Listen to the audio of today’s Reflection:

Galatians 5:16-24

Life by the Spirit

     16 So I say, walk by the Spirit, and you will not gratify the desires of the sinful nature. 17 For the sinful nature desires what is contrary to the Spirit, and the Spirit what is contrary to the sinful nature. They are in conflict with each other, so that you do not do what you want. 18 But if you are led by the Spirit, you are not under the law.

     19 The acts of the sinful nature are obvious: sexual immorality, impurity and debauchery; 20 idolatry and witchcraft; hatred, discord, jealousy, fits of rage, selfish ambition, dissensions, factions21 and envy; drunkenness, orgies, and the like. I warn you, as I did before, that those who live like this will not inherit the kingdom of God.

     22 But the fruit of the Spirit is love, joy, peace, patience, kindness, goodness, faithfulness, 23 gentleness and self-control. Against such things there is no law. 24 Those who belong to Christ Jesus have crucified the sinful nature with its passions and desires.25 Since we live by the Spirit, let us keep in step with the Spirit.26 Let us not become conceited, provoking and envying each other. 

Some of you might remember that one of my daily prayers is John Stott’s prayer that is drawn in part from this passage – Stott included the ripening in us of Paul’s list of fruits of the Spirit as one of the things we might pray for. In this passage, the apostle Paul also discusses a couple of issues that we followers of Jesus should stop and think about regularly. His overall theme is the contrast between the way of life directed by human nature and the way of life directed by the Holy Spirit. But what Paul says is often misunderstood, so before we get to that contrast, we should stop to clarify his meaning.

Several places in this passage – as in other letters from Paul – the text includes the phrase “sinful nature.” For instance, the first verse of the passage says, “Live by the Spirit, and you will not gratify the desires of the sinful nature.” That phrase translates the Greek word sarx, which literally means ‘flesh.’ So in some versions of the Bible, you would read the word ‘flesh’ everywhere our version reads “sinful nature,” and the passage would become a contrast between the flesh and the Spirit. This is how it appeared in nearly all older versions of the Bible.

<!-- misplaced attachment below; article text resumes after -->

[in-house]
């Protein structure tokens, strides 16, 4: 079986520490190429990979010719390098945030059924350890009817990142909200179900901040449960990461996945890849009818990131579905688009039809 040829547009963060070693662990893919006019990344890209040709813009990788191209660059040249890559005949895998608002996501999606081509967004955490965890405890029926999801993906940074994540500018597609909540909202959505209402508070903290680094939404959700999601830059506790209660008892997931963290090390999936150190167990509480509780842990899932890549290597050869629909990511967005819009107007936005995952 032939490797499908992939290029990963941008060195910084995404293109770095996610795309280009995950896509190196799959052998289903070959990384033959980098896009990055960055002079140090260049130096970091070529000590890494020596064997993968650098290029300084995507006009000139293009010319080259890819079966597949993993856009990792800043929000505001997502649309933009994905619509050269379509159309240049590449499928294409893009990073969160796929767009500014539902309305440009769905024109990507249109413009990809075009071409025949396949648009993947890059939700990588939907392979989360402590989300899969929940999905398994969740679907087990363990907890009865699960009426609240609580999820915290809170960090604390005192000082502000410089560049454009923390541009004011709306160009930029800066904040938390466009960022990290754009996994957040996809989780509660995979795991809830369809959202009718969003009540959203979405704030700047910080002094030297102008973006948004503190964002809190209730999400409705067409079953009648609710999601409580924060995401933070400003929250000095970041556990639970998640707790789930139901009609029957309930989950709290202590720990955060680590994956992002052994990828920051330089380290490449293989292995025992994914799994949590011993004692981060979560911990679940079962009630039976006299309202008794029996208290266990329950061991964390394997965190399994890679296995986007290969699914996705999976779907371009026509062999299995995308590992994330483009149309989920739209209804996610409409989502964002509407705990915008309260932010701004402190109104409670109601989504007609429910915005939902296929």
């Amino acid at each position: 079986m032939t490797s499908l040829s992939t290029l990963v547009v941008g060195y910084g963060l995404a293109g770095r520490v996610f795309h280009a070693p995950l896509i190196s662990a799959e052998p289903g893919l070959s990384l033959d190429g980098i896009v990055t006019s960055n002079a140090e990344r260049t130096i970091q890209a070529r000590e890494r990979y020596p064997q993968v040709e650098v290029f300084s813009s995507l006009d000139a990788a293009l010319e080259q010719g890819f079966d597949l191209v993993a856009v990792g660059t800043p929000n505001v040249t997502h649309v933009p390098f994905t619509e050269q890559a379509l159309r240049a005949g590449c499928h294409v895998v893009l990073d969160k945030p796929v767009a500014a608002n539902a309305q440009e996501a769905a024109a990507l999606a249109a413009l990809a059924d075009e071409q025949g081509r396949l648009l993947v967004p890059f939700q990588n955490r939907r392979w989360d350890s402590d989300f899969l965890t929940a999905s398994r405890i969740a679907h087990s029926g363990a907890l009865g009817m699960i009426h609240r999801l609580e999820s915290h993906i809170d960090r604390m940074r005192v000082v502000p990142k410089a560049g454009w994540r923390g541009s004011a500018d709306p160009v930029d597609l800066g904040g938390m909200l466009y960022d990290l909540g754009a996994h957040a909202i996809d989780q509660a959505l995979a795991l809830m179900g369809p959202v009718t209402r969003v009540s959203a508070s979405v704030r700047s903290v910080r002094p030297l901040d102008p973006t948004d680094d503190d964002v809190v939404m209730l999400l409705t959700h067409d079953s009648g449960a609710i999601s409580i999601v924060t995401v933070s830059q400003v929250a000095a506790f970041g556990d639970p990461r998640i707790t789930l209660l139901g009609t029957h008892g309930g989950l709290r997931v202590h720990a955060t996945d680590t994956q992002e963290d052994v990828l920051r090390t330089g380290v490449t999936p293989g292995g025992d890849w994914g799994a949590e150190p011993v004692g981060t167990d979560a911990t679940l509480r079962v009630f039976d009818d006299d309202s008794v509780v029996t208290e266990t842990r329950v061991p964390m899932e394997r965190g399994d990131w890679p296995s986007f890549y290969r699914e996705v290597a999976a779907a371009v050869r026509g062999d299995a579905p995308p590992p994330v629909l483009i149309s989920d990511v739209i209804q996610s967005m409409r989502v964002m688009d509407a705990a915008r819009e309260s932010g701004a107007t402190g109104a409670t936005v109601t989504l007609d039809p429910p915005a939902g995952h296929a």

But Paul’s use of the term sarx has created a persistent problem in Christian thought. It has led followers of Jesus to fall into a misunderstanding called “dualism.” That’s the idea that each of us is made up of a material body, which is weak and impure and prone to sin, and a spirit (sometimes called a ‘soul’), which is pure and holy and focused on higher things.

But it’s important to know that this dualism isn’t how the scriptures of the Old Testament portray human nature, and it almost certainly isn’t how Jesus understood human nature.

Dualism was a central concept of Greek philosophy. One of the main schools of Greek philosophy said our soul (their word was psyche) was trapped in our body and couldn’t wait to escape. As you might remember, Paul was doing his ministry in a Gentile world where Greek culture was dominant. That’s why his letters, like the rest of the New Testament, were written in Greek. So to help him explain the meaning of Jesus to the people of this Greek culture, Paul often borrowed ideas from Greek philosophy, like this distinction between ‘spirit and flesh.’

But Paul wouldn’t have bought into the dualistic idea that the body was bad and the spirit was good. The Hebrew scriptures – the Old Testament – portray each of us as one unitary being, not a supernatural soul in a material body. In the Hebrew way of thinking – and almost certainly in Jesus’ way of thinking – ‘soul’ is probably best understood as a capacity within each of us to relate to God and other people. It’s not some mysterious thing that’s in there somewhere and gets out when we die. Paul believed Jesus was resurrected bodily, and that his followers would also be resurrected bodily. That’s why we say in the Apostles’ Creed, “I believe in the resurrection of the body.”

This isn’t just a point for philosophers to debate – it actually matters to us as followers of Jesus. If you adopt a dualist mindset, then the body is gross and evil and anything physical is bad. That would include eating and drinking, dancing, laughing and physical intimacy. But if we are all one, body and soul, then every part of us is a blessing from God to be enjoyed and used to glorify him. We think of the sacraments as practices God has established to make spiritual promises real and concrete to us by making them physical.

So the point that Paul wants to make in this passage is that our lives are a kind of battleground between the sinful desires of our basic human nature and the higher desires that the Holy Spirit is gradually nurturing in us. Paul lists some of the desires of basic human nature – selfish and violent desires that are willing to let others suffer for our own perceived good.

But Paul says that a life under the direction of the Holy Spirit will be characterized by different “fruit” – by love, joy, peace, goodness, patience, kindness, faithfulness, gentleness, and self-control. (This list of Fruits of the Spirit is the part that’s included in a morning prayer I use.)

So how can you tell someone who is genuinely living under the influence of the Spirit? Probably not by their views on any doctrinal issue, or by whether they ‘act religious.’ But rather by whether the Spirit is winning the battle over their human nature and causing those “fruit of the Spirit” to become more and more visible in their life.

Let’s pray. Lord, we pray that you will open our lives more and more to your Holy Spirit, and let it flow into us and cause us to be marked by its fruit: love, joy, peace, goodness, patience, kindness, faithfulness, gentleness and self-control. Amen.

Every Blessing,